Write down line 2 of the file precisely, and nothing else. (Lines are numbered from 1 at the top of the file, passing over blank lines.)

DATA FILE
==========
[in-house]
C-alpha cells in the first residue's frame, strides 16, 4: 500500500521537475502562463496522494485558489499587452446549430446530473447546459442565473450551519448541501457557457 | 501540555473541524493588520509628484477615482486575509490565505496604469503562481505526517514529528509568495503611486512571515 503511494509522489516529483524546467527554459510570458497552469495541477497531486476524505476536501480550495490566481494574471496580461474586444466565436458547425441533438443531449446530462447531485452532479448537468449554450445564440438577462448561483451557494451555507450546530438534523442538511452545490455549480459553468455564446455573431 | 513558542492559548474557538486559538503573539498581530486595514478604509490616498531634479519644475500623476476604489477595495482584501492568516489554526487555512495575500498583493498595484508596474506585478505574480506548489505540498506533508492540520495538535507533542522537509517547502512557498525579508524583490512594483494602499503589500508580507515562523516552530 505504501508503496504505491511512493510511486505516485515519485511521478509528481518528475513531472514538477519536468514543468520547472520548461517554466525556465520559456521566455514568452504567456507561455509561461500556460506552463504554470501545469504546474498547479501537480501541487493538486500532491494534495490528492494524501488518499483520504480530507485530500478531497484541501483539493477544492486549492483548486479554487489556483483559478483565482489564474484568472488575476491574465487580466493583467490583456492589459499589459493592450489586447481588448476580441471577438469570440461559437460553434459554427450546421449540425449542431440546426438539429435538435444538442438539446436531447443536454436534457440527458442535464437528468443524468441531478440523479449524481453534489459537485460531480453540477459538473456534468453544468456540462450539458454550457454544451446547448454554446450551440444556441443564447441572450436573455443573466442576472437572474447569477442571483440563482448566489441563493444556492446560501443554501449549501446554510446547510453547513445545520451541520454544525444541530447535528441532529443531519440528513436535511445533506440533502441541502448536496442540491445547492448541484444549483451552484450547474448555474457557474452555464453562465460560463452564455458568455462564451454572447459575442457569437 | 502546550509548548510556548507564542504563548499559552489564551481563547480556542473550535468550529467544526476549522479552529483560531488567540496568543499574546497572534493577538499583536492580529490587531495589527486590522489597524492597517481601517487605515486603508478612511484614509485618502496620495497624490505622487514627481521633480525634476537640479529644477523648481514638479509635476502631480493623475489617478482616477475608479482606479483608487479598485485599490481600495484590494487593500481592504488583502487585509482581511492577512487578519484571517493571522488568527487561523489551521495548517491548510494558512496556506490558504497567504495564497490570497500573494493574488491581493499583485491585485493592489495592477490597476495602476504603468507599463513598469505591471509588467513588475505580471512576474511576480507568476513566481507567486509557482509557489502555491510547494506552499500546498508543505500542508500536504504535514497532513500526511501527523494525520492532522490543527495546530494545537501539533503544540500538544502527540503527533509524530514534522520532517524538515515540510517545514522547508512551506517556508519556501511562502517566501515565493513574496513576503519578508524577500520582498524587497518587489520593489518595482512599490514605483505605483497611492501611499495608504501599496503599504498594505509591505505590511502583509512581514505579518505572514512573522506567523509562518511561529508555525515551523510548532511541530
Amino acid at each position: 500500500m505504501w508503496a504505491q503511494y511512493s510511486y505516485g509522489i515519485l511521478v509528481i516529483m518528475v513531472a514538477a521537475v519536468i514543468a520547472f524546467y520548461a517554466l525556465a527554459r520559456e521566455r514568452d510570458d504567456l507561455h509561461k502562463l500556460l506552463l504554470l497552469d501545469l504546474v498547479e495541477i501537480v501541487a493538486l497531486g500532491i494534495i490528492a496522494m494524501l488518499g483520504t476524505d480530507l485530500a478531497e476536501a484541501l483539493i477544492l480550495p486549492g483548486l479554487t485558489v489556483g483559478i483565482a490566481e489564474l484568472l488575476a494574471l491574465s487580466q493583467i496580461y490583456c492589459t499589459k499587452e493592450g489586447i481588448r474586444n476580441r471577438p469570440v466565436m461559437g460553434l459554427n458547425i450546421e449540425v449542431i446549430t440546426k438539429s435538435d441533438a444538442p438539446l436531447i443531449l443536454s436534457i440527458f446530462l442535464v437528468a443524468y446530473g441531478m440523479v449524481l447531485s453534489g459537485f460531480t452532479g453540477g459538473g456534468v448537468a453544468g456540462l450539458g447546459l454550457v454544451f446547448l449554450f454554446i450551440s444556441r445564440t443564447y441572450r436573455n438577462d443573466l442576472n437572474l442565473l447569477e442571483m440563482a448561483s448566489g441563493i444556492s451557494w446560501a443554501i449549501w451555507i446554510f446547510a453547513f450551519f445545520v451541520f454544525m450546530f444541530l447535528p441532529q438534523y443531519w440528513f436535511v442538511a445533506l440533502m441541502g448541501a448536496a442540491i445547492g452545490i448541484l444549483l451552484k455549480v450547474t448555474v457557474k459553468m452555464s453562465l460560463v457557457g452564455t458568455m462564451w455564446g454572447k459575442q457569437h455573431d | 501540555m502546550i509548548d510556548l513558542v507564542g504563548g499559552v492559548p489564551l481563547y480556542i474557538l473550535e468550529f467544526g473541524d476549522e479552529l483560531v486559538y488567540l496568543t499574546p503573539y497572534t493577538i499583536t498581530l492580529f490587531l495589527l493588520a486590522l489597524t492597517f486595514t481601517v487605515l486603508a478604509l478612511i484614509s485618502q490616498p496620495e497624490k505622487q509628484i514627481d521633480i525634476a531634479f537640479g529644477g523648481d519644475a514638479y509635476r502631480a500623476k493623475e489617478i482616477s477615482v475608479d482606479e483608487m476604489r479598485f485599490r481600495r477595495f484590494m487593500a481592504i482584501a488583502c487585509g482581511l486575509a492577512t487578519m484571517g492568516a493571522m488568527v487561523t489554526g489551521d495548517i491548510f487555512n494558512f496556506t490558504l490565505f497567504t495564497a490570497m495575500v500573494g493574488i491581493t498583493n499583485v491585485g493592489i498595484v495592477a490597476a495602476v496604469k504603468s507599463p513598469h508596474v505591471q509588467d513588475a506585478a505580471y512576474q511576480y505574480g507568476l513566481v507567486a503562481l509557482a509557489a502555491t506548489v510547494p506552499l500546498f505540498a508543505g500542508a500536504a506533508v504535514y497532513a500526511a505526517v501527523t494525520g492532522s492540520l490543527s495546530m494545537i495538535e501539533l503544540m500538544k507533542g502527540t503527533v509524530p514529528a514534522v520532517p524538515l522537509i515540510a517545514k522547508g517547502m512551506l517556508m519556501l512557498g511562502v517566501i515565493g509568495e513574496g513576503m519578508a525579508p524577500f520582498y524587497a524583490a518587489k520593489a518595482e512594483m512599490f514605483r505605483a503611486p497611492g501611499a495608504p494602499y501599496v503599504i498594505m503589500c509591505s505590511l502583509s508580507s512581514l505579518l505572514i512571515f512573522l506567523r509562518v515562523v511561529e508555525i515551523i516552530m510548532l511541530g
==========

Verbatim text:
C-alpha cells in the first residue's frame, strides 16, 4: 500500500521537475502562463496522494485558489499587452446549430446530473447546459442565473450551519448541501457557457 | 501540555473541524493588520509628484477615482486575509490565505496604469503562481505526517514529528509568495503611486512571515 503511494509522489516529483524546467527554459510570458497552469495541477497531486476524505476536501480550495490566481494574471496580461474586444466565436458547425441533438443531449446530462447531485452532479448537468449554450445564440438577462448561483451557494451555507450546530438534523442538511452545490455549480459553468455564446455573431 | 513558542492559548474557538486559538503573539498581530486595514478604509490616498531634479519644475500623476476604489477595495482584501492568516489554526487555512495575500498583493498595484508596474506585478505574480506548489505540498506533508492540520495538535507533542522537509517547502512557498525579508524583490512594483494602499503589500508580507515562523516552530 505504501508503496504505491511512493510511486505516485515519485511521478509528481518528475513531472514538477519536468514543468520547472520548461517554466525556465520559456521566455514568452504567456507561455509561461500556460506552463504554470501545469504546474498547479501537480501541487493538486500532491494534495490528492494524501488518499483520504480530507485530500478531497484541501483539493477544492486549492483548486479554487489556483483559478483565482489564474484568472488575476491574465487580466493583467490583456492589459499589459493592450489586447481588448476580441471577438469570440461559437460553434459554427450546421449540425449542431440546426438539429435538435444538442438539446436531447443536454436534457440527458442535464437528468443524468441531478440523479449524481453534489459537485460531480453540477459538473456534468453544468456540462450539458454550457454544451446547448454554446450551440444556441443564447441572450436573455443573466442576472437572474447569477442571483440563482448566489441563493444556492446560501443554501449549501446554510446547510453547513445545520451541520454544525444541530447535528441532529443531519440528513436535511445533506440533502441541502448536496442540491445547492448541484444549483451552484450547474448555474457557474452555464453562465460560463452564455458568455462564451454572447459575442457569437 | 502546550509548548510556548507564542504563548499559552489564551481563547480556542473550535468550529467544526476549522479552529483560531488567540496568543499574546497572534493577538499583536492580529490587531495589527486590522489597524492597517481601517487605515486603508478612511484614509485618502496620495497624490505622487514627481521633480525634476537640479529644477523648481514638479509635476502631480493623475489617478482616477475608479482606479483608487479598485485599490481600495484590494487593500481592504488583502487585509482581511492577512487578519484571517493571522488568527487561523489551521495548517491548510494558512496556506490558504497567504495564497490570497500573494493574488491581493499583485491585485493592489495592477490597476495602476504603468507599463513598469505591471509588467513588475505580471512576474511576480507568476513566481507567486509557482509557489502555491510547494506552499500546498508543505500542508500536504504535514497532513500526511501527523494525520492532522490543527495546530494545537501539533503544540500538544502527540503527533509524530514534522520532517524538515515540510517545514522547508512551506517556508519556501511562502517566501515565493513574496513576503519578508524577500520582498524587497518587489520593489518595482512599490514605483505605483497611492501611499495608504501599496503599504498594505509591505505590511502583509512581514505579518505572514512573522506567523509562518511561529508555525515551523510548532511541530